- photo courtesy of Malaysia Tatler Magazine
- Maria Sascha Khan grew up in rural Montana and now enjoys the role of first soloist at a top Russian ballet company.
"After the performance, the next morning, I was just so dead," she recalls. "I mean, everything hurt from the top of my head to the tips of my toes. I was like, 'How am I going to survive this?' One of the girls turned to me while we were warming up for class and said, 'How are you doing?' And of course it's a new job, I wanted to look professional, so I was like, 'It was great. I'm fine!' She's like, 'Really? Because I'm dead.' I found out later it is the most difficult ballet you can dance, especially as a corps de ballet dancer."
What's even more extraordinary is that as Khan pursued her dream, her siblings—all younger than her—followed suit. Her sister, Nadia Khan, is now a professional ballerina with Teatro dell'Opera di Roma, in Rome. Brother Julian MacKay is the first American to ever graduate with a full Russian diploma from the Bolshoi Ballet Academy in Moscow and now dances with The Royal Ballet in London. Her youngest brother, Nicholas MacKay, is completing his professional ballet training at the Vagonova Ballet Academy in Saint Petersburg, Russia.
"We've gone all over the world but we're all from Montana," Khan says. "And to me, Montana is still home."
This week, Missoula audiences will get a chance to see Khan's homecoming during the Vienna International Ballet Experience. The dance competition and conference, hosted by the Rocky Mountain Ballet Theatre and Destination Missoula and featuring world-renowned dancers, has never been produced in the United States before, let alone in Missoula. Khan will sit on a panel discussing diplomacy and dance and she will help jury the competitions. She will also dance in the exhibition's gala at the Wilma on Saturday, Jan. 16, which will showcase the competition's winners.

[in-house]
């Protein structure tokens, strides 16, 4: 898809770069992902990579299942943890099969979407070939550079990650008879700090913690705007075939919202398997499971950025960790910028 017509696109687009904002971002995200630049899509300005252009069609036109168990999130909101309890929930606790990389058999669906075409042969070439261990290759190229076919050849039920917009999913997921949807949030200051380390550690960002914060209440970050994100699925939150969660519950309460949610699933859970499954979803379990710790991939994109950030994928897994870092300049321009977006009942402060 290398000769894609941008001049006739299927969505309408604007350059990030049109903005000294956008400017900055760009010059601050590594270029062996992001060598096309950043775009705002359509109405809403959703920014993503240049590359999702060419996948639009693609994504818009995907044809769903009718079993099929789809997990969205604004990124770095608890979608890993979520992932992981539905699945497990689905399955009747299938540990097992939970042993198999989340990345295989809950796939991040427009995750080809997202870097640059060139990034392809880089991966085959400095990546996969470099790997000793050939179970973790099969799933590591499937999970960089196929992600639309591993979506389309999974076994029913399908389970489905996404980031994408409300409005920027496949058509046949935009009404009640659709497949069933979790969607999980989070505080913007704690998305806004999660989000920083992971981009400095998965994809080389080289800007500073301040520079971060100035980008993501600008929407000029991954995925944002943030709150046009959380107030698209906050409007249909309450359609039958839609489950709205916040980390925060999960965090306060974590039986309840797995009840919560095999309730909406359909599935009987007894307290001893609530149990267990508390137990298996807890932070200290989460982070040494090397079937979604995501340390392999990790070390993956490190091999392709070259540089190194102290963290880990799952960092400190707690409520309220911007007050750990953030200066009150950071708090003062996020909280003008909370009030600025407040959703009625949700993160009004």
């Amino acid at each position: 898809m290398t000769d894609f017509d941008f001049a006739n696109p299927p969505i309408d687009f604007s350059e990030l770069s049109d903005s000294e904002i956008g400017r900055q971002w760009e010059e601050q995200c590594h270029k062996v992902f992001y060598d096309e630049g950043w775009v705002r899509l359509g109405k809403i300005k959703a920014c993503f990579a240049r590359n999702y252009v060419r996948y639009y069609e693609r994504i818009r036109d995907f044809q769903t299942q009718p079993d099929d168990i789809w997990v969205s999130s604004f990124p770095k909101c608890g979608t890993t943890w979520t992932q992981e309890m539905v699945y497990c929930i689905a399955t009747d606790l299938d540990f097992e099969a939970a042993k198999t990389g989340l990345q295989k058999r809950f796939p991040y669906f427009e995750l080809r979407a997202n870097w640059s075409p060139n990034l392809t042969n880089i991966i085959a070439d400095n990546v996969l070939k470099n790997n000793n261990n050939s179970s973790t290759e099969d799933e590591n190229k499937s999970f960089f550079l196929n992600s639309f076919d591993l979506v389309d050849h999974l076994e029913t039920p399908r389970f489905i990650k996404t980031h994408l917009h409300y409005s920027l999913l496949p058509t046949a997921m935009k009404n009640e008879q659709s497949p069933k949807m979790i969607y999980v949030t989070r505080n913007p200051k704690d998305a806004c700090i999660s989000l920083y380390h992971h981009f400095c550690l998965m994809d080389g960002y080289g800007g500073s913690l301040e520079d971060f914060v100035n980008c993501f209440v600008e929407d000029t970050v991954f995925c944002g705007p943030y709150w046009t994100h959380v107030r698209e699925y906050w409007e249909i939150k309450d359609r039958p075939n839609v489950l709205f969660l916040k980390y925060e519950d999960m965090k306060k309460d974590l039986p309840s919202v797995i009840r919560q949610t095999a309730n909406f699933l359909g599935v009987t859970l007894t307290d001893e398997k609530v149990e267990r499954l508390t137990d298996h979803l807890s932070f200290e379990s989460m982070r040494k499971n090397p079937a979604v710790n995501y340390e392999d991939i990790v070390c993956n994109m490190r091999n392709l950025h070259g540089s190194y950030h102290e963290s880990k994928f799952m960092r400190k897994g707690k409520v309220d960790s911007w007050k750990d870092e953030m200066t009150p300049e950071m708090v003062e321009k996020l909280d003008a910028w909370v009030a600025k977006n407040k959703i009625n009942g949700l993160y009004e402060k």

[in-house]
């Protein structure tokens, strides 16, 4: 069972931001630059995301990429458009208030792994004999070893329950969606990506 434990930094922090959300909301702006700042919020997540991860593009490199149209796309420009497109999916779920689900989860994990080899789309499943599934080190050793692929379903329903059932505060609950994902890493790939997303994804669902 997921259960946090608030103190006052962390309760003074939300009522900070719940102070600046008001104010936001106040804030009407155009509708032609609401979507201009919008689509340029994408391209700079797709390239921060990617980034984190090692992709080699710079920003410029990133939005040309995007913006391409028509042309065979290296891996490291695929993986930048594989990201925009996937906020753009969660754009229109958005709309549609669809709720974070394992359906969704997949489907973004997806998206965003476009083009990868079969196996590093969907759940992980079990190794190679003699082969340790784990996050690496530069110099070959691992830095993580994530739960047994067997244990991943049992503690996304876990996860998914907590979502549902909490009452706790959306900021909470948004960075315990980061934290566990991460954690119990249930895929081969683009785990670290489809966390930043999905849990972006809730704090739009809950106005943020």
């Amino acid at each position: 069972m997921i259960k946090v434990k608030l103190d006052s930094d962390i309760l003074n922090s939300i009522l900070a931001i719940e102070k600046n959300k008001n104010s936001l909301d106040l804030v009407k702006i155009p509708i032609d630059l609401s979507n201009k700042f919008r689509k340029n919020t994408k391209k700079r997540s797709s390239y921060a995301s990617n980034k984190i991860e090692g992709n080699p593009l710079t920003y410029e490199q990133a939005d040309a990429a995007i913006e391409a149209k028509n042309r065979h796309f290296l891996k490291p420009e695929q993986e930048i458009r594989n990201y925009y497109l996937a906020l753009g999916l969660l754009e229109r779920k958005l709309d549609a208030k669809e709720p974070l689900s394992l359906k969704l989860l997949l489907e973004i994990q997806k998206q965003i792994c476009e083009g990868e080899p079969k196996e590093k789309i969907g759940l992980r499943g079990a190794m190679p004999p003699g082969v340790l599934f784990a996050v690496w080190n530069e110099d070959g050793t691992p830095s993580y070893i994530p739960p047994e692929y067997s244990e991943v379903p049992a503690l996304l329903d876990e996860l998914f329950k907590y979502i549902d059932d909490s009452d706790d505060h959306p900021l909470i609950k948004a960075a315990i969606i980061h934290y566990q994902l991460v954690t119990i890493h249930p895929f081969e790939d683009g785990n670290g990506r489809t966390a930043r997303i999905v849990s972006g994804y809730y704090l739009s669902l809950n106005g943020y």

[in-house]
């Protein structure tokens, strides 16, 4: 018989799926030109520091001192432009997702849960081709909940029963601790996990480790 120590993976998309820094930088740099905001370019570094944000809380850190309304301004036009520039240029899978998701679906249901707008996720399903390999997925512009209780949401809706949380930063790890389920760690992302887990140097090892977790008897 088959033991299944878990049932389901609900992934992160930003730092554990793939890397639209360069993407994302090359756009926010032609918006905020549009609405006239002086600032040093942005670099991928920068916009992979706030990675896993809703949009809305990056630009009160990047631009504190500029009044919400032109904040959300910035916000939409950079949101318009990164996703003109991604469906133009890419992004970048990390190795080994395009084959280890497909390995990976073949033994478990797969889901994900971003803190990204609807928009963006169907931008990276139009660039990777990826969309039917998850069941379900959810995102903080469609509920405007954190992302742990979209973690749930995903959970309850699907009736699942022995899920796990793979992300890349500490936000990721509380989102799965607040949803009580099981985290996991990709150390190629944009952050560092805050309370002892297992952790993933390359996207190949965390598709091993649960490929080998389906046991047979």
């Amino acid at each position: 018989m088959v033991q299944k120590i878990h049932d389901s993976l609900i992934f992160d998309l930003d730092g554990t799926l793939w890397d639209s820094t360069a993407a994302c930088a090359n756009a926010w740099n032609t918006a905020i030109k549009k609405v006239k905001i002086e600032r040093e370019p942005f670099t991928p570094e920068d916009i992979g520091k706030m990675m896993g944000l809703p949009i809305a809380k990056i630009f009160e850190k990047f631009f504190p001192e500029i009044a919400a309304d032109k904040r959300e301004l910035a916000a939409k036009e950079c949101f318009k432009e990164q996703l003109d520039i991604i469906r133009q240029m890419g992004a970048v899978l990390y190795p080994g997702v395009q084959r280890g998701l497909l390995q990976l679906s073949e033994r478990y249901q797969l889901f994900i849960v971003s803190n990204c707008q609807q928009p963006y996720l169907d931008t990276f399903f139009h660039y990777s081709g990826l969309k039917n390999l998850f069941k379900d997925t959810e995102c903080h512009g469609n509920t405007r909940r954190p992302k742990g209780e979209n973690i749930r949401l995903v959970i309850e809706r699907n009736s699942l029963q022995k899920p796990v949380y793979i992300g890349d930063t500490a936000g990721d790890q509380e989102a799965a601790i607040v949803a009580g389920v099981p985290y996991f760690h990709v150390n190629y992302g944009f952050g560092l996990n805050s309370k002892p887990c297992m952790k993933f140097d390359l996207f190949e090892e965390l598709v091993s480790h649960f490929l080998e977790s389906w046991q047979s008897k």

Khan is adamant that if you succeed in life, you must do good with it. She's an ambassador for the wildlife organization Save the Tiger and an active member of Youth Arts in Action, a Bozeman-based group founded by her mother, Teresa. She sees VIBE as part of that calling—a chance to give back to the state that shaped her earliest dance years.
"I think it's important, especially for the students who will be attending from around Montana and public schools students to be exposed to what exists outside of their world," she says. "If I had never known I could pursue it as a profession, no matter how much I loved it I wouldn't be a professional ballerina right now. Montana is an important part of that. The upbringing I had I think prepared me for an international career because as a child I gained a lot of soul. I had a lot of beauty and nature around me. Having that as my foundation has been amazing. It's something I always have with me no matter where I go."
VIBE presents the gala finale at the Wilma Sat., Jan. 16, at 1 PM. $25–$100 advance. The competition and other events begin Tue., Jan. 12, and are free. Visit destinationmissoula.org for more info.